Kunigunde of Bohemia

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Kunigunde of Bohemia
KunhutazPasionalu.jpg
Kunigunde as a nun
Duchess consort of Mazovia
Tenure 1291–1313
Spouse Boleslaus II of Masovia
Issue Wenceslaus of Plock
Euphrosyne, Duchess of Oświęcim
Bertha of Mazovia
House House of Přemyslid (by birth)
House of Piast (by marriage)
Father Ottokar II of Bohemia
Mother Kunigunda of Slavonia
Born January 1265
Prague
Died 27 November 1321 (aged 56)
Monastery of St. George, Prague
Burial Prague

Kunigunde of Bohemia (January 1265 – 27 November 1321) was the eldest daughter of Ottokar II of Bohemia and his second wife, Kunigunda of Slavonia. She was Princess of Masovia by her marriage to Boleslaus II of Masovia.[1] She was a member of the Přemyslid dynasty.

Family[edit]

Kunigunde was the second of four children born to her father from his second marriage. Ottokar had previously been married to Margaret, Duchess of Austria, but had had no children from this marriage. Kunigunde's elder brother Henry died as a child. Kunigunde's two younger siblings: Agnes and Wenceslaus both lived to adulthood. Wenceslaus became the next King of Bohemia on their father's death in 1278 and Agnes married Rudolf II, Duke of Austria and became the mother of John Parricida.

Kunigunde's maternal grandparents were Rostislav Mikhailovich and his wife Anna of Hungary. Anna was the daughter of Béla IV of Hungary and his wife Maria Laskarina. Maria was the daughter of Theodore I Laskaris and his first wife Anna Angelina.

Kunigunde's paternal grandparents were Wenceslaus I of Bohemia and his Kunigunde of Hohenstaufen. Wenceslaus I was the son of Ottokar I of Bohemia and his second wife Constance of Hungary.

Life[edit]

Kunigunde was first betrothed to Hartmann of Germany in 1277,[2] a son of Rudolph I of Germany and his first wife Gertrude of Hohenburg. The marriage was to create peace between Germany and Bohemia. However the engagement ended within a year. No treaty was made by this marriage, however in 1285, Kunigunde's brother, Wenceslaus married Hertmann's sister, Judith of Habsburg. Kunigunde's sister Agnes married Rudolf II, Duke of Austria, brother of Hartmann.

With no other proposals of marriage, Kunigunde entered Order of Poor Ladies in Prague and became a nun. Kunignude remained there for a couple of years until her brother, King Wenceslaus took her out to be married to Boleslaus II of Masovia. Wenceslaus wanted Kunigunde to marry Boleslaus for political reasons soon after the death of Leszek II the Black in Poland.

Marriage[edit]

Wenceslaus had claimed the throne of Poland, this caused a civil war because other Polish nobles and citizens wished for Władysław I the Elbow-high to become King of Poland. Wenceslaus needed help to keep Poland so he decided to marry Kunigunde off to Boleslaus which would create an alliance to help Wenceslaus remain King of Poland.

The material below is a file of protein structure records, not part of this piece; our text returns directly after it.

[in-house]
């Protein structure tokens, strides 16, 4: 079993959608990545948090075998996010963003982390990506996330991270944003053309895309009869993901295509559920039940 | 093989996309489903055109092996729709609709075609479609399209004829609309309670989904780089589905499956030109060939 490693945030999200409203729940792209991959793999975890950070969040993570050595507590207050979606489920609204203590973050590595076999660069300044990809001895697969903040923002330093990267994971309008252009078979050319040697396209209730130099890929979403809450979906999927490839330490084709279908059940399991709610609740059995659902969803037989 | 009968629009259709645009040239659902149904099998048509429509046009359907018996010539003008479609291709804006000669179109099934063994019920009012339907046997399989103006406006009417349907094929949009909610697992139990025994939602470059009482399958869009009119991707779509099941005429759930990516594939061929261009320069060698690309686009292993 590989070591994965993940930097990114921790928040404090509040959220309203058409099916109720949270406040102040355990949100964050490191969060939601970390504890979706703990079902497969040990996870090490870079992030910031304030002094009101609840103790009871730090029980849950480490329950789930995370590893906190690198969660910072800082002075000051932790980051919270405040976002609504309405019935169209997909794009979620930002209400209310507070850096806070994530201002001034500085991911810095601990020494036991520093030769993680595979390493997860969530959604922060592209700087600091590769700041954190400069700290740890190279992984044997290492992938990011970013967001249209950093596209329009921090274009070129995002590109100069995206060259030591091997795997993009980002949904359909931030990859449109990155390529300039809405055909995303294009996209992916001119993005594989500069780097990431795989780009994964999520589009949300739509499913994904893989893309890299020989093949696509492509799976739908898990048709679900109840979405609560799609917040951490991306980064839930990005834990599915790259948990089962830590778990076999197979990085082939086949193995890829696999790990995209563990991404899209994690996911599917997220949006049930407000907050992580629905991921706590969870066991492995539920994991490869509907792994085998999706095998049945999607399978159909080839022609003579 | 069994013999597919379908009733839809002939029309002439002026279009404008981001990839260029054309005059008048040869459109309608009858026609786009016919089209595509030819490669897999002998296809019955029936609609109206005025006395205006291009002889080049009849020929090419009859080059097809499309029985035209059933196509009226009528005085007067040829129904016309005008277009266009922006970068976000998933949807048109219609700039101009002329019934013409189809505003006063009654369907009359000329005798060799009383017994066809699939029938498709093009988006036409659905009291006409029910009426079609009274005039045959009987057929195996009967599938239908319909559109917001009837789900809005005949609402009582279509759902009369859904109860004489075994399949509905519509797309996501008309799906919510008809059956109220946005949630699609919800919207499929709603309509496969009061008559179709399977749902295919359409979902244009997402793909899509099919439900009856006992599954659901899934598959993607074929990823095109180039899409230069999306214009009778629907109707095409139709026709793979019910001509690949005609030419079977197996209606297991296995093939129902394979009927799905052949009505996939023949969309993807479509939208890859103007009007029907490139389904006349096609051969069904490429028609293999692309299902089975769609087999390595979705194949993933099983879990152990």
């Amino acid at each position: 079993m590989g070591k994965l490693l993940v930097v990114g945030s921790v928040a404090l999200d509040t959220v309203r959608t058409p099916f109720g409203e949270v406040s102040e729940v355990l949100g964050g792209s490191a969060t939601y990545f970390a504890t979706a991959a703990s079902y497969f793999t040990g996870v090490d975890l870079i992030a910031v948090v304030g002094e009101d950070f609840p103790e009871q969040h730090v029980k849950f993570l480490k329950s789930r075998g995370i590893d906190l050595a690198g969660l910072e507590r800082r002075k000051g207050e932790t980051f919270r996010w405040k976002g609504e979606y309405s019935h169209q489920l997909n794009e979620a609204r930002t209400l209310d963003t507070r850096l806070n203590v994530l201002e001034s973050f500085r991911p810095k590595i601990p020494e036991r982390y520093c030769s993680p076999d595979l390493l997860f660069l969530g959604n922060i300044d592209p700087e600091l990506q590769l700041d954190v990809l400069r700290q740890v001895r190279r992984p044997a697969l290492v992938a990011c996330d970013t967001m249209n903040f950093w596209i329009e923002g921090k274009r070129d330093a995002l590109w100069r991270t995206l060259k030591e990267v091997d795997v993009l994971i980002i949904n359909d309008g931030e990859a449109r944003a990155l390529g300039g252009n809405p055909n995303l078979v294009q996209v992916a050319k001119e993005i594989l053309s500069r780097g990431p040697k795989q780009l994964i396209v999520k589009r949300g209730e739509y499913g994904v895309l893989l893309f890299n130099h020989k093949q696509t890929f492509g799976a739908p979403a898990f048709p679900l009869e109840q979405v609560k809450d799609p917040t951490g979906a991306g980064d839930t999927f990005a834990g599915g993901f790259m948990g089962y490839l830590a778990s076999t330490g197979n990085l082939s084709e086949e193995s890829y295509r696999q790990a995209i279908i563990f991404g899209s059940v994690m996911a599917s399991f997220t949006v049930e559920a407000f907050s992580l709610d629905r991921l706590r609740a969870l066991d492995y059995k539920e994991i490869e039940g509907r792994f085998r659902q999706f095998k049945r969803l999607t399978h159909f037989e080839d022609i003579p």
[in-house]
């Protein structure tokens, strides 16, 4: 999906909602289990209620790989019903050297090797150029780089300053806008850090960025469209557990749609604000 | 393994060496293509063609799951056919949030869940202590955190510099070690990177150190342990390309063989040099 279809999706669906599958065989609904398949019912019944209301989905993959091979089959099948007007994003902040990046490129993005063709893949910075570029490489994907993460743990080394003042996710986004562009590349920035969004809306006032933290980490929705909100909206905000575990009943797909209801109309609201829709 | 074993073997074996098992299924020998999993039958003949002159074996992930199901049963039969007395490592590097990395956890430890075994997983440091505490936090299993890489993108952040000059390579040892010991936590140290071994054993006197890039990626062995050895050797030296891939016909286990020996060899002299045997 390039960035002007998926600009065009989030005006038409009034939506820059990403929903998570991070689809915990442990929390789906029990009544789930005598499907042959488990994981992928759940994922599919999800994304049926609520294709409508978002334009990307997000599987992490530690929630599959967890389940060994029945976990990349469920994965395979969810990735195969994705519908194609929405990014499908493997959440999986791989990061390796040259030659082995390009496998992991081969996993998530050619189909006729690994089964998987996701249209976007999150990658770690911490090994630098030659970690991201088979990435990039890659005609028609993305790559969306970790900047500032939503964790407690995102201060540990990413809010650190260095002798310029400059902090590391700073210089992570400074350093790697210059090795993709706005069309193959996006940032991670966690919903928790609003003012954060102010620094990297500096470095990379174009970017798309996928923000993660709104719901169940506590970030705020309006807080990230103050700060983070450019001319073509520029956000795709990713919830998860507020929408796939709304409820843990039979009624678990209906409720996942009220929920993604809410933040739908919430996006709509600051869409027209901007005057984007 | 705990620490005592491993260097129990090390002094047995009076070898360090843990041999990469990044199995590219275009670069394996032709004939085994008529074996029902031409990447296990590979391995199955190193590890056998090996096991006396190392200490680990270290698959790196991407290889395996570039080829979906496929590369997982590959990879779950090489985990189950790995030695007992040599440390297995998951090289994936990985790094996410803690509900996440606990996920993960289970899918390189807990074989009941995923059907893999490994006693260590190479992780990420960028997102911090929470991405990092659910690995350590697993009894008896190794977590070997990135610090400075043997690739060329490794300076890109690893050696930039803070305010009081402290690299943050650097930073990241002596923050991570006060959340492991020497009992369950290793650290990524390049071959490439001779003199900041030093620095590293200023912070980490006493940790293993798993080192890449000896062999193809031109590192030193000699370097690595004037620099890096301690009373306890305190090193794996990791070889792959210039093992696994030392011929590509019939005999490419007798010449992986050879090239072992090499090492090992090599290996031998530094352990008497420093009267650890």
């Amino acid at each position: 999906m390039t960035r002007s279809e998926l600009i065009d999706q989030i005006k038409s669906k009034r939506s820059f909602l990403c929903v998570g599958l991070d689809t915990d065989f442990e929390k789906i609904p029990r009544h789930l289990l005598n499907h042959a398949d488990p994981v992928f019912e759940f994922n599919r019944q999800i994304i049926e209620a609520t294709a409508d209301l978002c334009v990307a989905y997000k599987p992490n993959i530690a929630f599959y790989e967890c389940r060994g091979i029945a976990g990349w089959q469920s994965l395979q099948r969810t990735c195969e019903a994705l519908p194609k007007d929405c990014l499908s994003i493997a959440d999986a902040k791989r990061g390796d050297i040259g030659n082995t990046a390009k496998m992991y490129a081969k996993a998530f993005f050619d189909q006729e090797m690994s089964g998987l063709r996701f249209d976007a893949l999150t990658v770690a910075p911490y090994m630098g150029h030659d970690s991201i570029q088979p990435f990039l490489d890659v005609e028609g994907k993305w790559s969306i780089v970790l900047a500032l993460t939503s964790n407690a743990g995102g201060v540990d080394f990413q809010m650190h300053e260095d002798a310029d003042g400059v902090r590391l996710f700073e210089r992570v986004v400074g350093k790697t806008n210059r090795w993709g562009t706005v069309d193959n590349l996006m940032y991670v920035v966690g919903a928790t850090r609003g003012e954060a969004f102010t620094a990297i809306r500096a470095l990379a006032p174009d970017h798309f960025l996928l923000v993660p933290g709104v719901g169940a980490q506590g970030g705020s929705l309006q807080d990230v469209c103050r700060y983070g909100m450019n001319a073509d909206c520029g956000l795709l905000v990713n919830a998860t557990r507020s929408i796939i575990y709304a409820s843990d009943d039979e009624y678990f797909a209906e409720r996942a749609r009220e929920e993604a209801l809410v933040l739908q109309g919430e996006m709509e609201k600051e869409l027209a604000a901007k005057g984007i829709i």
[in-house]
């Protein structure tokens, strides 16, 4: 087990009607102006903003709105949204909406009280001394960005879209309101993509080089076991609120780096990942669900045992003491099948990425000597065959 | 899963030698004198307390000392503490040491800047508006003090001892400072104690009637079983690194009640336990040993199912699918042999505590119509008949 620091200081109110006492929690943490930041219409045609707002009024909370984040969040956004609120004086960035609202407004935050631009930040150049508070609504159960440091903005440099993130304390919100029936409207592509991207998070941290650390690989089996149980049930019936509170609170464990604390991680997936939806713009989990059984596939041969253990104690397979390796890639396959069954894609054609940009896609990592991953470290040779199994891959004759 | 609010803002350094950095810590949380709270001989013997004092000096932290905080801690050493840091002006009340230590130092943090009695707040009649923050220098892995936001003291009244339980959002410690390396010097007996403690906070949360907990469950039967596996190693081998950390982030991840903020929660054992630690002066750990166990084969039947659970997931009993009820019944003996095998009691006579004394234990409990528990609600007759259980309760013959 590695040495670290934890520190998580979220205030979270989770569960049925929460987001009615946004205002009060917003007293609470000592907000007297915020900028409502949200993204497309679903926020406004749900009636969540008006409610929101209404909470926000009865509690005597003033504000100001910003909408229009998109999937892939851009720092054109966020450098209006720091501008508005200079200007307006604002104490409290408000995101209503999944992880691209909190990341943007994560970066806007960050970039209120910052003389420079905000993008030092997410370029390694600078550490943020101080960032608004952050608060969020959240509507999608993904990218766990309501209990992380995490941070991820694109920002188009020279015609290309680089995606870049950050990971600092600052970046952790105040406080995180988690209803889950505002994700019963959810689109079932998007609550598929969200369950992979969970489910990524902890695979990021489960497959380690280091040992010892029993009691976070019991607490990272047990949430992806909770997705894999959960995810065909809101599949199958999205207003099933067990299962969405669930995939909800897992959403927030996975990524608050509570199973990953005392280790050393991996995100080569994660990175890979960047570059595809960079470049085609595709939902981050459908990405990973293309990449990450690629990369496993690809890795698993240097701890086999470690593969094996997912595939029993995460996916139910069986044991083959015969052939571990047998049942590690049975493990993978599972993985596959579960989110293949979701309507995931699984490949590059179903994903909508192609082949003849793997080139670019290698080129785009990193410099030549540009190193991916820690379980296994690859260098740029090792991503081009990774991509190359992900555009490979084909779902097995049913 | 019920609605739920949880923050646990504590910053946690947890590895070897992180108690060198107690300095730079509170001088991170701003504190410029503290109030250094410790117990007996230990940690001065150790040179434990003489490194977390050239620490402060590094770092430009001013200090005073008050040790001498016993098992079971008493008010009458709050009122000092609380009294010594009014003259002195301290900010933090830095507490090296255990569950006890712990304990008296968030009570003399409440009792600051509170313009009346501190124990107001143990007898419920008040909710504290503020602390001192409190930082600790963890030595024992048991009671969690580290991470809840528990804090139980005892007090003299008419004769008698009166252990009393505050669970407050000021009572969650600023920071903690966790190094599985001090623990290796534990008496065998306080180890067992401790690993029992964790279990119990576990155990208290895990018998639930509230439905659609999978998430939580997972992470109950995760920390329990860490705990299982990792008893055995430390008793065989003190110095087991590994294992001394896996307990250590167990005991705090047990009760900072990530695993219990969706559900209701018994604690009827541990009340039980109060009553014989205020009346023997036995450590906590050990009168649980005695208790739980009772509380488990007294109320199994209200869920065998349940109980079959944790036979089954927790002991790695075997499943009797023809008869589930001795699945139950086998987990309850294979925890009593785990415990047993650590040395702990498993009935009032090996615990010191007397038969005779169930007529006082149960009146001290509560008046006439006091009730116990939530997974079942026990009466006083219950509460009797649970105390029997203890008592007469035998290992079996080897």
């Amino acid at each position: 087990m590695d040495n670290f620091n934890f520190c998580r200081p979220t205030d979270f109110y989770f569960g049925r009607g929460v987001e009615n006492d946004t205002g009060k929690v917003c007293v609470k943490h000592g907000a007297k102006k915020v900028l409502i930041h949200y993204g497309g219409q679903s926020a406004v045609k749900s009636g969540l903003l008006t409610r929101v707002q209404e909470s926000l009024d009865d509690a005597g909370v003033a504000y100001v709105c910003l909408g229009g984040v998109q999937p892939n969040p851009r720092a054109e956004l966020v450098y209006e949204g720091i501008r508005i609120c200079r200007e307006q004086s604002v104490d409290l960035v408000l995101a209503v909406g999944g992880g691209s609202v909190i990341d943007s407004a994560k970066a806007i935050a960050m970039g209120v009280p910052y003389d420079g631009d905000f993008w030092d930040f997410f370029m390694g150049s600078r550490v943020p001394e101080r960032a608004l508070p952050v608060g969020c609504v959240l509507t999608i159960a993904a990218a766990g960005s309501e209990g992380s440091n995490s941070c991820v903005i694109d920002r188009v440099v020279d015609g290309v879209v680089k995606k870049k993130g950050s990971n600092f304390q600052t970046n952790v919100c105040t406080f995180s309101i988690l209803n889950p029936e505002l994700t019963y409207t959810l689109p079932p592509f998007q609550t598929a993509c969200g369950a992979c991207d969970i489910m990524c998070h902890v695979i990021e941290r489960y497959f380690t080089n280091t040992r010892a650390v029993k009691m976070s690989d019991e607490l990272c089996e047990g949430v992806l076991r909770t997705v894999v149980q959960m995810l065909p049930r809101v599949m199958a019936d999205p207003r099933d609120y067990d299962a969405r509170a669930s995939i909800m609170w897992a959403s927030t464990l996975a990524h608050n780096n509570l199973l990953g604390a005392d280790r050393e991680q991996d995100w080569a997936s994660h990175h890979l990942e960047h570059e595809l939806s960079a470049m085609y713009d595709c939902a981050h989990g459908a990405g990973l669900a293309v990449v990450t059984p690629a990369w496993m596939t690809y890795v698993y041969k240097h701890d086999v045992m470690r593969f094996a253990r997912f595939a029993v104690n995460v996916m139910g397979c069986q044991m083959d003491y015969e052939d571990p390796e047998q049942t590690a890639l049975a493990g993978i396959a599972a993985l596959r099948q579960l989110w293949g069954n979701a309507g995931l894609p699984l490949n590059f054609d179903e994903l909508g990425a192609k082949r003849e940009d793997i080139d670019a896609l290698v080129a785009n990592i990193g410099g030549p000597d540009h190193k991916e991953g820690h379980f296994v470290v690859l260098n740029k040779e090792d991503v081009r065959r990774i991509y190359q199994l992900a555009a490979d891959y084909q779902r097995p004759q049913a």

Kunigunde and Boleslaus married in 1291. She was Boleslaus' second wife, after the death of his first wife Sophia of Lithuania in 1288. From Sophia, Boleslaus had had three children: Bolesław, Siemowit II and Anna.

The marriage had left Wenceslaus in a more comfortable position. During Władysław's siege on Sieradz, Wenceslaus and Boleslaus fought together against him.

Boleslaw and Kunigunde had three children:

  1. Wenceslaus of Płock (ca. 1293 - 1336), became Duke of Plock
  2. Euphrosyne (b. ca. 1292 - d. 26 December 1328/29), married Władysław of Oświęcim and had issue
  3. Bertha (before 1299 - after 1311), nun at Monastery of St. George

The alliance between Wenceslaus and Boleslaw did not last for the whole marriage. Boleslaw's brother Konrad had died without surviving children. He left some of his land to his younger brother but the rest went to King Wenceslaus. Boleslaw wanted the other lands which had been left to Wenceslaus. Wenceslaus broke his alliance with Boleslaw. Due to this, Boleslaw did not support Wenceslaus' rule in Poland and sent Kunigunde back to Prague, though he never divorced her.

Later life[edit]

Kunigunde as a nun
Kunigunde (far left) with Elisabeth of Bohemia (far right)

When Kunigunde returned to Prague she returned to her religious life as a nun. She joined the monastery of St. George with her younger daughter Bertha. Kunigunde remained here for the rest of her years.

Wencelaus had died in 1305 and his own son, Wenceslaus III of Bohemia became King of Bohemia and Poland. Wenceslaus II had married Elisabeth Richeza of Poland after the death of Judith of Habsburg, to create an alliance with some Polish nobles, so he could remain King. While on campaign in Poland, the sixteen year old Wenceslaus III was assassinated. Władysław I the Elbow-high became King of Poland (coronated in 1320).

Kunigunde fostered her niece, the orphaned Elisabeth of Bohemia, who went to live with her in the Monastery of St. George. Kunigunde acted as a big influence in Elisabeth's life. Elisabeth then went to live with her elder sister, Anna, Elisabeth Richeza and Wenceslaus III's widow Viola Elisabeth of Cieszyn.

On 20 April 1313, Kunigunde's estranged husband, Boleslaw died and divied his estate amongst his three sons. Kunigunde's son, Wenceslaus received the County of Plock.

Elisabeth of Bohemia went onto marry John of Luxembourg and became Queen of Bohemia.

Kunigunde died 27 November 1321 aged fifty-six, she was outlived by her eldest two children: Wenceslaus and Euphrosyne.

Kunigunde was great-grandmother to Jadwiga of Żagań, wife of Casimir III of Poland. Jadwiga was mother of Anna of Poland, Countess of Celje.

Ancestry[edit]

References[edit]

This article incorporates information from the revision as of 19 August 2009 of the equivalent article on the Polish Wikipedia.